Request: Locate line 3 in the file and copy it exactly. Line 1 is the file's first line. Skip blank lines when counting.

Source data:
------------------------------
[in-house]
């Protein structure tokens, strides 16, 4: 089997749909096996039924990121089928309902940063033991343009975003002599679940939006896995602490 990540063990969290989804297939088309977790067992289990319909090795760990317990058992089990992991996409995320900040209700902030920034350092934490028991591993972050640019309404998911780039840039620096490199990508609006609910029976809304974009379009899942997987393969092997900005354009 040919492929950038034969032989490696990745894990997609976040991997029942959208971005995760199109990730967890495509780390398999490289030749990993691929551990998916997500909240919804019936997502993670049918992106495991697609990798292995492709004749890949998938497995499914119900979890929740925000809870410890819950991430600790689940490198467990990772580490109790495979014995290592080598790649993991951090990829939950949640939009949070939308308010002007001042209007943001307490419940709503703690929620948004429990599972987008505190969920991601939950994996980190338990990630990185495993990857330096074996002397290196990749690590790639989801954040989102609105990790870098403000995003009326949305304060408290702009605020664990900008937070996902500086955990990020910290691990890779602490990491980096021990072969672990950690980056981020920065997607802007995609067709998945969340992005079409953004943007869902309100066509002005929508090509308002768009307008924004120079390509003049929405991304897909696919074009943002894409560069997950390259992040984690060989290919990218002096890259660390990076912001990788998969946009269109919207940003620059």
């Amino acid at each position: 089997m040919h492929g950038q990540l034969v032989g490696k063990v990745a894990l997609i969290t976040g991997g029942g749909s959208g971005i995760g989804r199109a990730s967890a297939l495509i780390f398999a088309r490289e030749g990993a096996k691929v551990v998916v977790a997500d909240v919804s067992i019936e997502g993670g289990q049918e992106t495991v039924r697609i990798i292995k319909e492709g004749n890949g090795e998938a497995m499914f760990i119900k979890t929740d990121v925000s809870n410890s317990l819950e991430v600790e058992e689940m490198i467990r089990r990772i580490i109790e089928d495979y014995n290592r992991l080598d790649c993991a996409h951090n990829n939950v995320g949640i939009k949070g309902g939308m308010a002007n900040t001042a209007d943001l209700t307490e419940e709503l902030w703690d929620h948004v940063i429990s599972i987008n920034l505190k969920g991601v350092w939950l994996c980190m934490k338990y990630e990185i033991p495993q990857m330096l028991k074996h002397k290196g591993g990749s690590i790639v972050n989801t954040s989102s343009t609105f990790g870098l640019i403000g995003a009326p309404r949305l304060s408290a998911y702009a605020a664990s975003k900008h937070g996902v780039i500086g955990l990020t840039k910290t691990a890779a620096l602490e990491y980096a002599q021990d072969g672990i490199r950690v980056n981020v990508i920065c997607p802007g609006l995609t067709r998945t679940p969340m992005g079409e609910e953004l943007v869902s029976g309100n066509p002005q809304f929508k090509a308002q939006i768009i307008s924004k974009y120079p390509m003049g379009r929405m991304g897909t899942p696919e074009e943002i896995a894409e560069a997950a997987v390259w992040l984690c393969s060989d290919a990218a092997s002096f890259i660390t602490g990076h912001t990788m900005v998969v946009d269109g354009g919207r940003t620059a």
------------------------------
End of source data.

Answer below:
């Amino acid at each position: 089997m040919h492929g950038q990540l034969v032989g490696k063990v990745a894990l997609i969290t976040g991997g029942g749909s959208g971005i995760g989804r199109a990730s967890a297939l495509i780390f398999a088309r490289e030749g990993a096996k691929v551990v998916v977790a997500d909240v919804s067992i019936e997502g993670g289990q049918e992106t495991v039924r697609i990798i292995k319909e492709g004749n890949g090795e998938a497995m499914f760990i119900k979890t929740d990121v925000s809870n410890s317990l819950e991430v600790e058992e689940m490198i467990r089990r990772i580490i109790e089928d495979y014995n290592r992991l080598d790649c993991a996409h951090n990829n939950v995320g949640i939009k949070g309902g939308m308010a002007n900040t001042a209007d943001l209700t307490e419940e709503l902030w703690d929620h948004v940063i429990s599972i987008n920034l505190k969920g991601v350092w939950l994996c980190m934490k338990y990630e990185i033991p495993q990857m330096l028991k074996h002397k290196g591993g990749s690590i790639v972050n989801t954040s989102s343009t609105f990790g870098l640019i403000g995003a009326p309404r949305l304060s408290a998911y702009a605020a664990s975003k900008h937070g996902v780039i500086g955990l990020t840039k910290t691990a890779a620096l602490e990491y980096a002599q021990d072969g672990i490199r950690v980056n981020v990508i920065c997607p802007g609006l995609t067709r998945t679940p969340m992005g079409e609910e953004l943007v869902s029976g309100n066509p002005q809304f929508k090509a308002q939006i768009i307008s924004k974009y120079p390509m003049g379009r929405m991304g897909t899942p696919e074009e943002i896995a894409e560069a997950a997987v390259w992040l984690c393969s060989d290919a990218a092997s002096f890259i660390t602490g990076h912001t990788m900005v998969v946009d269109g354009g919207r940003t620059a």